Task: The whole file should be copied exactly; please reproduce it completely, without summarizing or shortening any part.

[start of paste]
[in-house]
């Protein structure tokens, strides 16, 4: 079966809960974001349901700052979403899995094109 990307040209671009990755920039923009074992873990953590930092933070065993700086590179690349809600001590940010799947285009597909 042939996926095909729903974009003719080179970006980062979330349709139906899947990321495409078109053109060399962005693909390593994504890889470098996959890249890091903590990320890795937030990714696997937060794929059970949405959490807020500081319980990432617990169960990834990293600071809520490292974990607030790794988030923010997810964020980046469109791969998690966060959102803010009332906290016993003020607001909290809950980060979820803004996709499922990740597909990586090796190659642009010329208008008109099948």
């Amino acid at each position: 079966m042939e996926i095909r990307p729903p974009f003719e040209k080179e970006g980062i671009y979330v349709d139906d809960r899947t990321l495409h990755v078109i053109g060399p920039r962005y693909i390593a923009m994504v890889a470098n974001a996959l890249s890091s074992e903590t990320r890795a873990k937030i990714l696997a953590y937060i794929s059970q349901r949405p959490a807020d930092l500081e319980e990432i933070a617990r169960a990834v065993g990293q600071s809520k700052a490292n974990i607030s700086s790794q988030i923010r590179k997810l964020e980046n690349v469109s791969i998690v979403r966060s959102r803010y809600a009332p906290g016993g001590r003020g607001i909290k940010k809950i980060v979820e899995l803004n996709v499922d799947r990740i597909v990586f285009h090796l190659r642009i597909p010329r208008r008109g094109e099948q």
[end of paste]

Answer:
[in-house]
């Protein structure tokens, strides 16, 4: 079966809960974001349901700052979403899995094109 990307040209671009990755920039923009074992873990953590930092933070065993700086590179690349809600001590940010799947285009597909 042939996926095909729903974009003719080179970006980062979330349709139906899947990321495409078109053109060399962005693909390593994504890889470098996959890249890091903590990320890795937030990714696997937060794929059970949405959490807020500081319980990432617990169960990834990293600071809520490292974990607030790794988030923010997810964020980046469109791969998690966060959102803010009332906290016993003020607001909290809950980060979820803004996709499922990740597909990586090796190659642009010329208008008109099948």
């Amino acid at each position: 079966m042939e996926i095909r990307p729903p974009f003719e040209k080179e970006g980062i671009y979330v349709d139906d809960r899947t990321l495409h990755v078109i053109g060399p920039r962005y693909i390593a923009m994504v890889a470098n974001a996959l890249s890091s074992e903590t990320r890795a873990k937030i990714l696997a953590y937060i794929s059970q349901r949405p959490a807020d930092l500081e319980e990432i933070a617990r169960a990834v065993g990293q600071s809520k700052a490292n974990i607030s700086s790794q988030i923010r590179k997810l964020e980046n690349v469109s791969i998690v979403r966060s959102r803010y809600a009332p906290g016993g001590r003020g607001i909290k940010k809950i980060v979820e899995l803004n996709v499922d799947r990740i597909v990586f285009h090796l190659r642009i597909p010329r208008r008109g094109e099948q």